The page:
Theatre review: Twelve Angry Men at the Everyman, Cheltenham
- Credit: Archant
When Katie Jarvis became double-booked for a play review, her son – 19-year-old Miles – stepped into the breach
I have to say, when I was informed I was going to see Twelve Angry Men at the Everyman and write a review, two days in advance, I was somewhat taken aback (rather as the characters in the play must have been when they were called to jury service).
My mother (the ‘famous’ Katie Jarvis. Ha!) had been double-booked and so the responsibility fell on me. If you had asked me beforehand what I knew about the play, I would have been able to tell you squat. Hell, I didn’t even know that ‘twelve men’ was a synonym for a jury.
Having made it to the theatre in one piece (and without ending up smelling like overripe cheese, which is an occupational hazard when refuelling my dad’s new LPG car), I had no expectations, nor any idea of what was going to happen. And, boy, I was pleasantly surprised.
The story starts with what should be an open-and-shut case: a father has been murdered by his 16-year-old son who faces the electric chair. Unfortunately for the less patient among them, Tom Conti (who plays a fantastic ‘Juror 8’) soon reveals that, in his mind, something just doesn’t sit right. Which is summed up perfectly in the original movie’s catch-line ‘Life is in their hands – death is on their mind’. He makes himself comfortable, takes off his tie and unbuttons his shirt, to symbolise to the other jury members that they’re in it for the long-haul.
The play itself, written by Reginald Rose, is based on a real-life court case for which he was a juror. Although the charge in question was manslaughter, rather than murder, Rose found himself in a heated eight-hour debate, which gave him the brainwave to write his script. In play-form, he set out to explore how each character’s individual experience, flaws and prejudices could colour an otherwise ‘fair’ system.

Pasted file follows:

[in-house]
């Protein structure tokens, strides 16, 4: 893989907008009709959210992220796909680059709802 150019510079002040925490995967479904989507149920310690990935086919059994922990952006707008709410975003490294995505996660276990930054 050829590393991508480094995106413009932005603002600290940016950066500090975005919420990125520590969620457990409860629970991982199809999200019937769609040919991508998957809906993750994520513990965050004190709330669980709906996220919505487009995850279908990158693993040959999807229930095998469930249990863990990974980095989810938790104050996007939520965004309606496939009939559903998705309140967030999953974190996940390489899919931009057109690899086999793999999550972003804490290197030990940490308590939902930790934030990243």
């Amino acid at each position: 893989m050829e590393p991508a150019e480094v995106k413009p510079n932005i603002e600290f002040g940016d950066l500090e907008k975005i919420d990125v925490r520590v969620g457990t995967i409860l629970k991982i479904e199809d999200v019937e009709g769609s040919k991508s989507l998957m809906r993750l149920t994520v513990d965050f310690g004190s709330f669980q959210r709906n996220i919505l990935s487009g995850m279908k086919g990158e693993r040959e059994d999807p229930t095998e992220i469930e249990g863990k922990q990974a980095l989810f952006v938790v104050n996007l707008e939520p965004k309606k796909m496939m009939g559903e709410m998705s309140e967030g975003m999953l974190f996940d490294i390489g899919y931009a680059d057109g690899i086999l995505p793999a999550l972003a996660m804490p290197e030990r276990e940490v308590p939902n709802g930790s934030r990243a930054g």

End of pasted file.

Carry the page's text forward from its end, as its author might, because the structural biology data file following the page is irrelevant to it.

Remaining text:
Speaking like a silver-tongued lawyer, Conti’s character holds his ground against ridicule, as the rest of the performance plays out like a cross between To Kill a Mockingbird and An Inspector Calls, intermixed with a good tongue-in-cheek sense of humour to keep everyone entertained. The downside of combining the poignant with the comedy-pathos is that the audience was sent, somewhat inappropriately at times, into cackles of laughter. There were moments when Twelve Angry Men (and the permanently bemused court officer) were whittled down into something more reminiscent of Two and a Half Men, Charlie Sheen’s hit comedy. In other words, what should have been a hard-hitting performance was occasionally lost to dodgy American accents (I had reasonable doubt) and more trips to the on-stage water-cooler than an undiagnosed diabetic.
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In fact, accents were the weakest part of the evening. Some of the more minor characters’ constant struggles to keep yokel meant they could not stay vocal: they failed to project, and some mumbling ensued. The atmosphere was nevertheless conjured up by the fantastic set and costume-design that brought the 1950s bursting into life.
That being said, the moral of the story is still very much relevant today. A thought-provoking play: I would definitely say it was worth an evening out.
• The Everyman Theatre is at Regent Street, Cheltenham, Gloucestershire GL50 1HQ, box office 01242 572573; www.everymantheatre.org.uk